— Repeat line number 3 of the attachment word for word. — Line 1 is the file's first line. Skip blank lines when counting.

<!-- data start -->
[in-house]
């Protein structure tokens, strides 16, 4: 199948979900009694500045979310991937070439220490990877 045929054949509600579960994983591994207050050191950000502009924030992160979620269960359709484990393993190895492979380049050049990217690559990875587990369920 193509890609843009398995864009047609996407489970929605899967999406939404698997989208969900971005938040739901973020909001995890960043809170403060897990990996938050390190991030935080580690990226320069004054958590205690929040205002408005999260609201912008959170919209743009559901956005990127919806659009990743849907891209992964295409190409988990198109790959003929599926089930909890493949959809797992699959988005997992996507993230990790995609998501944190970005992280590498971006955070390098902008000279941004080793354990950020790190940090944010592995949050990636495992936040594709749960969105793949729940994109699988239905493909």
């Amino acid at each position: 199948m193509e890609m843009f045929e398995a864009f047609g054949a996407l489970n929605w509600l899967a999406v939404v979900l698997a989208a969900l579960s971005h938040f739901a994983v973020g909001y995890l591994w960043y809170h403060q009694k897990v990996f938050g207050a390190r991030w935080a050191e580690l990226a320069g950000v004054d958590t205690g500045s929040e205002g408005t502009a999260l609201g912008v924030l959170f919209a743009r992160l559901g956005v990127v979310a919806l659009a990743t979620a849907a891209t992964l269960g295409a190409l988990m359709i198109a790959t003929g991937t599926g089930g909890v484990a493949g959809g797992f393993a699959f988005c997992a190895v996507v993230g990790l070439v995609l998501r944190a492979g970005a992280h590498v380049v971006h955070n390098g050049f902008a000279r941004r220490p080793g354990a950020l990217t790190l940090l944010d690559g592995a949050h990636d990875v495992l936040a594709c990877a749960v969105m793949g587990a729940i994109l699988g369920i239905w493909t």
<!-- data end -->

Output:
């Amino acid at each position: 199948m193509e890609m843009f045929e398995a864009f047609g054949a996407l489970n929605w509600l899967a999406v939404v979900l698997a989208a969900l579960s971005h938040f739901a994983v973020g909001y995890l591994w960043y809170h403060q009694k897990v990996f938050g207050a390190r991030w935080a050191e580690l990226a320069g950000v004054d958590t205690g500045s929040e205002g408005t502009a999260l609201g912008v924030l959170f919209a743009r992160l559901g956005v990127v979310a919806l659009a990743t979620a849907a891209t992964l269960g295409a190409l988990m359709i198109a790959t003929g991937t599926g089930g909890v484990a493949g959809g797992f393993a699959f988005c997992a190895v996507v993230g990790l070439v995609l998501r944190a492979g970005a992280h590498v380049v971006h955070n390098g050049f902008a000279r941004r220490p080793g354990a950020l990217t790190l940090l944010d690559g592995a949050h990636d990875v495992l936040a594709c990877a749960v969105m793949g587990a729940i994109l699988g369920i239905w493909t």